Now combinations with the MAP kinase/MAPK inhibitors have been interesting given that 40% percent of patients with melanoma areBRAFpositive. In metastatic melanoma, targeted therapy with BRAF/MEK combinations work well and have been applied in the adjuvant setting. The COMBI-AD study randomized 870 patients based on a stratification ofBRAFmutated or wild type and stage. The combination of dabrafenib (Tafinlar) plus trametinib (Mekinist) showed a dramatic greater-than-50% reduction in RFS (HR, 0.47), which was the primary endpoint of this study, as presented at the 2017 European Society of Medical Oncology Annual Congress.5Overall survival demonstrated a nearly 9% improvement in survival in patients treated with dabrafenib plus trametinib as compared to the placebo-treated patients. Pyrexia was one of the noted common AEs in the treatment arm. Thus, targeted therapy with BRAF/MEK combinations work in the adjuvant therapy setting with expected toxicity and this regimen has become a new standard of care forBRAF-mutated patients.
Putting it together, immunotherapy with antiPD-1 is effective in the adjuvant setting for high-risk patients with melanoma. BRAF/MEK targeted therapy is also effective for high-risk patients with aBRAF-mutant tumor. Now, sentinel nodepositive patients can be randomized to anti–PD-1 with or without dabrafenib plus trametinib. Such trials are bringing novel therapies into earlier lines of disease where cure rates may be higher. Yet controversies continue:
The evolution of immunotherapy into NSCLC, beyond recurrent and metastatic disease has been promising for this devastating and previously difficult-to-cure disease. Thus, efforts have emerged to integrate immunotherapy into the treatment of unresectable, stage III NSCLC. First, several questions arise, including who is resectable versus unresectable, often a source of controversy in the eye of the surgeon or multidisciplinary treatment team. Next, is whether neoadjuvant chemotherapy, chemoradiation, or adjuvant chemotherapy has been used or would be available to such a patient. Indeed, SEER database analyses demonstrate better outcomes with post-operative radiation, thus indicating that integration into multi-modality management is the current standard of care for any new immunotherapeutic.
Patients with stage IIIA NSCLC was enrolled in the intergroup trial 0139 which randomized patients to chemoradiation (45 Gy) followed by surgery to chemoradiation (61 Gy) alone. With an HR of 0.77, the lower-dose chemoradiation followed by surgery showed a statistically significant improvement in progression-free survival, but not OS (HR, 0.87).6Then, the SWOG 9504 trial tested the benefit of docetaxel after concurrent chemoradiation using cisplatin etoposide and 61 Gy, with consolidation using 3 cycles of docetaxel. The median survival time was 26 months with a 5-year survival rate of 29%.7
A further trial randomized to docetaxel at 75 mg/m2every 3 weeks for 3 cycles versus observation (7512 HOG Trial). Of 147 randomized patients, there was no statistical difference between the observation or the docetaxel arm.8Using targeted therapy, the SWOG 0023 trial compared adjuvant gefitinib (Iressa) versus placebo after chemoradiation followed by docetaxel. Chemoradiation using platinum and VP-16 with 61 Gy of radiation consolidated with 3 cycles of docetaxel then led to a randomization of gefitinib (an EGFR tyrosine kinase inhibitor) versus placebo. Interestingly, OS was lower in the gefitinib-treated patients versus those treated with placebo (P= .01).9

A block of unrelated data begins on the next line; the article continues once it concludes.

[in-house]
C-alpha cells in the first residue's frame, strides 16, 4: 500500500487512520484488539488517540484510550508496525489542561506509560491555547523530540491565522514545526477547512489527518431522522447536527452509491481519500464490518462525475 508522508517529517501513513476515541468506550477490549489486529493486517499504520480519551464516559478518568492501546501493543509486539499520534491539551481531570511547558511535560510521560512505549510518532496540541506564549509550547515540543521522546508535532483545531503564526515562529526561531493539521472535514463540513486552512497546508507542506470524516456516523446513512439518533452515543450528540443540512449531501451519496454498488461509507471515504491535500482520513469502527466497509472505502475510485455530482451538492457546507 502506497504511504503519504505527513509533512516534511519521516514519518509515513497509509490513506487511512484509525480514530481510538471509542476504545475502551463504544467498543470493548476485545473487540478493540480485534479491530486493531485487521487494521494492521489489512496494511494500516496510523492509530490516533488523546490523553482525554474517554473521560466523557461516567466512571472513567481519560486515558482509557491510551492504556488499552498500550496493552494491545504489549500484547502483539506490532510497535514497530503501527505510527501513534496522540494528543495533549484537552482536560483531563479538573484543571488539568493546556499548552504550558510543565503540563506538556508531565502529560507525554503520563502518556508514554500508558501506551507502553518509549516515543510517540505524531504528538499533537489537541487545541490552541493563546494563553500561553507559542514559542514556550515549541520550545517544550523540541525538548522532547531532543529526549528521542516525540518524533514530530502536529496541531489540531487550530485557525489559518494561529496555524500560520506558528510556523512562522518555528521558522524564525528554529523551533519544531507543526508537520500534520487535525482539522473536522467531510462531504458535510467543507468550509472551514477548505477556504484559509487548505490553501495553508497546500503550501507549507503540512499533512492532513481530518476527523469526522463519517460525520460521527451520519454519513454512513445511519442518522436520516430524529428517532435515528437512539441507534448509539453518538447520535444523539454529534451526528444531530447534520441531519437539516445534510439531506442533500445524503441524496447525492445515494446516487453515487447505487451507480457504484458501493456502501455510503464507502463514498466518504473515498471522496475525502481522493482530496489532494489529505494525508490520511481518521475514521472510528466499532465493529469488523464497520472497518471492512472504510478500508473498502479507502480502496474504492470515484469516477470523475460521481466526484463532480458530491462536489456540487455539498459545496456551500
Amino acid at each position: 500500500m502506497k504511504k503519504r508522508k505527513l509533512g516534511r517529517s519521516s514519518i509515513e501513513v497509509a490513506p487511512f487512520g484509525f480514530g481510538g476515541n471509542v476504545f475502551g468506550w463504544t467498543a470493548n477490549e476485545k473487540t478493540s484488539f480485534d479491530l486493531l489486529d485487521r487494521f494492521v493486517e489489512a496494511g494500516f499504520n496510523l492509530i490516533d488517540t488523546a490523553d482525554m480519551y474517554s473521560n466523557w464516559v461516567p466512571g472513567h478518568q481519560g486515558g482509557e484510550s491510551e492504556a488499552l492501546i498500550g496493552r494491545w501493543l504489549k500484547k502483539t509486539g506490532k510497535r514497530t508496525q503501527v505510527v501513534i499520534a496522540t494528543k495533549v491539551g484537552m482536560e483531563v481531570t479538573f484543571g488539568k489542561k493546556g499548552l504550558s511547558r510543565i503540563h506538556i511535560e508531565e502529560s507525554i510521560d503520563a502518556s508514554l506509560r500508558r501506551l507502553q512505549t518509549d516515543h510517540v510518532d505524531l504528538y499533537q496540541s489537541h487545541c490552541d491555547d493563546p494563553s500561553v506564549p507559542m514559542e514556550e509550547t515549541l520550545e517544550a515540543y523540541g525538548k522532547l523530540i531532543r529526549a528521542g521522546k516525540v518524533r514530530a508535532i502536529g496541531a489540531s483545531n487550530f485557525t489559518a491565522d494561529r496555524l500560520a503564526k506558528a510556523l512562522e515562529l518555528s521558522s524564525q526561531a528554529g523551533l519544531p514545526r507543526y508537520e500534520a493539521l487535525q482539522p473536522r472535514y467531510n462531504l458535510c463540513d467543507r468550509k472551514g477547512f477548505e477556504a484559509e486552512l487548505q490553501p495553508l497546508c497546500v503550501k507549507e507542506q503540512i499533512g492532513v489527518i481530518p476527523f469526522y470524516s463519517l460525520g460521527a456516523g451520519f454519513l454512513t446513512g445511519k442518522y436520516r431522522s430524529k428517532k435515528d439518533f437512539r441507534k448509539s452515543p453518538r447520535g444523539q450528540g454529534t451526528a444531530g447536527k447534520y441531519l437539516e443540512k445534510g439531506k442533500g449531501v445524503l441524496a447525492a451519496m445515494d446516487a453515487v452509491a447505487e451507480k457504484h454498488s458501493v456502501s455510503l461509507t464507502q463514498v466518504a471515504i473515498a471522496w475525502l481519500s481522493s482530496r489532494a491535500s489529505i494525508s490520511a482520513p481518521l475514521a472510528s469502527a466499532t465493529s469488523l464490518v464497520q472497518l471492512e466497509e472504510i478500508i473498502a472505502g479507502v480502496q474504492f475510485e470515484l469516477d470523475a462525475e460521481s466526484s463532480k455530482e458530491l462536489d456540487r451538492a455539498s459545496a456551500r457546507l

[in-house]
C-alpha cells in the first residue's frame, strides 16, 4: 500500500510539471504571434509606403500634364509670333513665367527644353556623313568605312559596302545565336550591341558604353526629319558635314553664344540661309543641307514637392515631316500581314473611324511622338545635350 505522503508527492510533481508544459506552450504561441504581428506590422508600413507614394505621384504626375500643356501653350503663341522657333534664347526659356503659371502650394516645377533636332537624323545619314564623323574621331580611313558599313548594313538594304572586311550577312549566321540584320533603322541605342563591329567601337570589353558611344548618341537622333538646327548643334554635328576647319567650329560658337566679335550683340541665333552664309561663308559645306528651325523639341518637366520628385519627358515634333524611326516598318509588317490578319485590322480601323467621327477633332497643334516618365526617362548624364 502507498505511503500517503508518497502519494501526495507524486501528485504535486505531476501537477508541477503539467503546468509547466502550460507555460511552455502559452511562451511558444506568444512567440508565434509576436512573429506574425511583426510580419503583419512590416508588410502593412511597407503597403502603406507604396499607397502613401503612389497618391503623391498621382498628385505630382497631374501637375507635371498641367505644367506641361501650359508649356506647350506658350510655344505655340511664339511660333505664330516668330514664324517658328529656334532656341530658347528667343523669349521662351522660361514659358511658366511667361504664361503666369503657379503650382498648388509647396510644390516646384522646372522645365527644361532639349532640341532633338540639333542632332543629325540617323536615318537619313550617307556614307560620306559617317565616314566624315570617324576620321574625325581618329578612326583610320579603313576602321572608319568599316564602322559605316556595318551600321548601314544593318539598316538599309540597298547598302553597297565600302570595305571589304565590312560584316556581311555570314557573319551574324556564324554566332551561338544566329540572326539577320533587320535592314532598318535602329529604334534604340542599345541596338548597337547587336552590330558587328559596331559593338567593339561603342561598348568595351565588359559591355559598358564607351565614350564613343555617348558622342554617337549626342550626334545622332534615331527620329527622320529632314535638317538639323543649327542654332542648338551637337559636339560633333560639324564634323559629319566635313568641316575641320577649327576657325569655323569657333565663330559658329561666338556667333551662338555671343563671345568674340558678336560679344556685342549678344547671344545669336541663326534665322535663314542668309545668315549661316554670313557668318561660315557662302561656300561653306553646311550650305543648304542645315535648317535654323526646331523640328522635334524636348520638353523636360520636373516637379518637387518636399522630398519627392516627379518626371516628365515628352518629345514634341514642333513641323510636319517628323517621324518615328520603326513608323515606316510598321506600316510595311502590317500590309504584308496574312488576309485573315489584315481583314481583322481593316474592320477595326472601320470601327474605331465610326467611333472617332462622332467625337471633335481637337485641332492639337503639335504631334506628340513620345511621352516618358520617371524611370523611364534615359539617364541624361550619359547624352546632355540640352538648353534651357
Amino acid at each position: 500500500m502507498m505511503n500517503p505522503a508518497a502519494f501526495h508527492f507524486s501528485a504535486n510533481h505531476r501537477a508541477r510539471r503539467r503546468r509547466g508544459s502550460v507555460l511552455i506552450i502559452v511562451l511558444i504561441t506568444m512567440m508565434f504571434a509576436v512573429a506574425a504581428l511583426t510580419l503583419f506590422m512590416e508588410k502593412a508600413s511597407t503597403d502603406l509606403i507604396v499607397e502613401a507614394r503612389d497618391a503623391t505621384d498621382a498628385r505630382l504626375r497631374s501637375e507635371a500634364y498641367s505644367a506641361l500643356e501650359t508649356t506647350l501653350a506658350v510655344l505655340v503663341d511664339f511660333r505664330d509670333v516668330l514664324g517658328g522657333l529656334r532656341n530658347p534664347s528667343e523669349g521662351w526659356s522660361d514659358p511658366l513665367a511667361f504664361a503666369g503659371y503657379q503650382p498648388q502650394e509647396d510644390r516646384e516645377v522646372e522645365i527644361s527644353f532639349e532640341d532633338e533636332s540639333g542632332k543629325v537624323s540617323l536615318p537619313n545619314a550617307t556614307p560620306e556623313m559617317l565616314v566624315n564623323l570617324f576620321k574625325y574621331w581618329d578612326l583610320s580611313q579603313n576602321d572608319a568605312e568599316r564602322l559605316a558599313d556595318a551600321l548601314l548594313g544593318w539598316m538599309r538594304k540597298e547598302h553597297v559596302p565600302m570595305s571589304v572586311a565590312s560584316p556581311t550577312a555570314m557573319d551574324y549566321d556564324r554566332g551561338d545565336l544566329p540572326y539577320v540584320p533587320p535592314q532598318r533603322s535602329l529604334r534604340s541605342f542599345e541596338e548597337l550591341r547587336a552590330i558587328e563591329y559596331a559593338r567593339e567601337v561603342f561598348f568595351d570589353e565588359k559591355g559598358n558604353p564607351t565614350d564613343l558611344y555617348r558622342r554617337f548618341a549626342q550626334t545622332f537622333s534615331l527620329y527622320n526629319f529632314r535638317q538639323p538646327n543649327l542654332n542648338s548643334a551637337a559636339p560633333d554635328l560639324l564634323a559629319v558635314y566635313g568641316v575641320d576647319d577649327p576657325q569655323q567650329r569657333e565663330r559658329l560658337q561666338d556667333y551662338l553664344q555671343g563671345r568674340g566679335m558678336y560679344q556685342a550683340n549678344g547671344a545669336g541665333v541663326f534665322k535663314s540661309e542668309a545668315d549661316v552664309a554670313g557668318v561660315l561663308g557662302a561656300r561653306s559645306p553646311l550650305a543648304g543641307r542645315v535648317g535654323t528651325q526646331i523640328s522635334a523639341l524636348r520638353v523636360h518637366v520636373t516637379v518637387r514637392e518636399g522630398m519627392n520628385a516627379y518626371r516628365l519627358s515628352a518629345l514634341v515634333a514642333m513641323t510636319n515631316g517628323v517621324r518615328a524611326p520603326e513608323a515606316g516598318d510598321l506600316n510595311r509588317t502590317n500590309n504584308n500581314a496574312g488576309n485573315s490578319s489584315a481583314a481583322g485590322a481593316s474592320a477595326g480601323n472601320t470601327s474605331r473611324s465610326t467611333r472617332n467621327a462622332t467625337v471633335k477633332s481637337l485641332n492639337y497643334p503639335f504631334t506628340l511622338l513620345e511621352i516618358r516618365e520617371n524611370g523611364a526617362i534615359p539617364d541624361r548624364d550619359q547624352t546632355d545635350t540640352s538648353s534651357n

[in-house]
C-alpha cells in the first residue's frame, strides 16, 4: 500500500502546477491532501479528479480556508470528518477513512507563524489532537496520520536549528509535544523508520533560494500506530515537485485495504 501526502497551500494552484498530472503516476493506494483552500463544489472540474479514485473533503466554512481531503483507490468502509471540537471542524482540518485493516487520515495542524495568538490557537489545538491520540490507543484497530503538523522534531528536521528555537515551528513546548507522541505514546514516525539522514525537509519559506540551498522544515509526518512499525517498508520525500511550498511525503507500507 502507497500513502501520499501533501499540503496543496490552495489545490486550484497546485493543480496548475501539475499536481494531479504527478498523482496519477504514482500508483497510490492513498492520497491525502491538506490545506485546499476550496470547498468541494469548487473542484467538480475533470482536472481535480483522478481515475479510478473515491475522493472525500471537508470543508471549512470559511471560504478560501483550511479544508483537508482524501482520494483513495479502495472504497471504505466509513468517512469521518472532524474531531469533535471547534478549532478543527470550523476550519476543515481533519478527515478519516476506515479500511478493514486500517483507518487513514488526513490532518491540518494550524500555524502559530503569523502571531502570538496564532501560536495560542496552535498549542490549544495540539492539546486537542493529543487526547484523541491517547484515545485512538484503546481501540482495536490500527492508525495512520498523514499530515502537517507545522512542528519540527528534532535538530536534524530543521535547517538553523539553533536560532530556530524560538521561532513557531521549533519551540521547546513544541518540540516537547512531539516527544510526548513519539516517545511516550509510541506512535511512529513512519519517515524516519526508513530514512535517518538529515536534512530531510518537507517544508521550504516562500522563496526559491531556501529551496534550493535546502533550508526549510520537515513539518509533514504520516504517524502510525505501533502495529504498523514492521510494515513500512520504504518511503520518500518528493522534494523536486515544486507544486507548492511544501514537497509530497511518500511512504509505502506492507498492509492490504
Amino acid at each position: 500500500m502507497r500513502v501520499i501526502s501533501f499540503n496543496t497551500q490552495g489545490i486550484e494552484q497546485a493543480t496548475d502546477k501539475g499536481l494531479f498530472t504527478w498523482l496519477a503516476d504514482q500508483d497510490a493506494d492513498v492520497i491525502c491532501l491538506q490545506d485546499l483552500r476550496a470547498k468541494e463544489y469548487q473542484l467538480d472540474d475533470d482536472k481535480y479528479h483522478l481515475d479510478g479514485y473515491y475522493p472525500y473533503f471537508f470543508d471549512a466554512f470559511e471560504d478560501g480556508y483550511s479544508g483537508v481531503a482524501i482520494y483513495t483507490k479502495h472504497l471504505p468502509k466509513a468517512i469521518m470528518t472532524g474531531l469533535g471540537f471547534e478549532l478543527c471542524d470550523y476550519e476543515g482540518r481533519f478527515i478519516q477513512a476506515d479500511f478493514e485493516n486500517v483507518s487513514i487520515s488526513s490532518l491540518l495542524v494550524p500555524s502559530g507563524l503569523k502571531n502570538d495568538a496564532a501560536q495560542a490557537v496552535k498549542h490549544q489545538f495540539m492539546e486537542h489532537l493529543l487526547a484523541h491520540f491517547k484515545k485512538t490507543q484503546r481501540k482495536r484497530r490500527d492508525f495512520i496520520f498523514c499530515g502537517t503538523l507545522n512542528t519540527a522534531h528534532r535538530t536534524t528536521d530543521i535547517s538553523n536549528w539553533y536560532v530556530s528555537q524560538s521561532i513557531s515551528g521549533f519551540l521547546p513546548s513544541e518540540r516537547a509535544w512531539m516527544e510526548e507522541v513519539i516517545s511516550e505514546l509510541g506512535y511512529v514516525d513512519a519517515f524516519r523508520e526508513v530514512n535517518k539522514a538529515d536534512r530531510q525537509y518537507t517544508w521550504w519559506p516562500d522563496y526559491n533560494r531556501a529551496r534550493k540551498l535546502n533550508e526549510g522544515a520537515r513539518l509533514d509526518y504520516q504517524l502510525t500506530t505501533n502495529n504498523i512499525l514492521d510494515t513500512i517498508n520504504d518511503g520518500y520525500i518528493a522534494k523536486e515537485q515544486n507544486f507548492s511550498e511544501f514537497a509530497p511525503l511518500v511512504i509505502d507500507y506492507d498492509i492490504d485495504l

In this setting, the PACIFIC trial was a phase III, randomized, double-blind, placebo controlled multicenter international study. Patients with stage IIIB, locally advanced unresectable NSCLC who had not progressed following definitive platinum-based concurrent chemoradiation were treated between 1 and 42 days post concurrent chemoradiation with either durvalumab (Imfinzi; 10 mg/kg for up to 12 months) or placebo. Of 983 patients, 713 underwent randomization. The trial was dramatically positive with the durvalumab-treated patients demonstrating significantly reduced disease progression or death with an HR of 0.52 (2-sidedP<.001).10In these patients, disease stage IIIA or IIIB appear to benefit equally, although nonsmokers seem to derive the greatest benefit. An additional subgroup that demonstrated benefit, as expected, was those with PD-L1 expression greater than 25%, the standard threshold for durvalumab trials.EGFR-mutated patients did perhaps worse thanEGFRnon-mutated patients. The overall HR for risk of death was substantially improved at 0.68 with a significantPvalue.11Durvalumab was very well tolerated with roughly 3% grade 3/4 AEs in both arms, including the placebo arm.
In summary, what is unresectable stage III is not completely defined in the field and could even shift as new data emerge. However, clearly there is reason for enthusiasm with the role of adjuvant immunotherapy given the failure and disappointment of other chemotherapeutic or targeted agents in this setting. The FDA approved durvalumab post-chemoradiation in this setting, and the tolerability of durvalumab after chemoradiation has been surprisingly good. Yet, cost may be an issue without enriching patients based on selected biomarkers.
Robert L. Ferris, MD, PhD, is the Co-Physician Editor in Chief, Targeted Therapies in Oncology and director of the Hillman Cancer Center,University of Pittsburgh Medical Center, in Pittsburgh, Pennsylvania.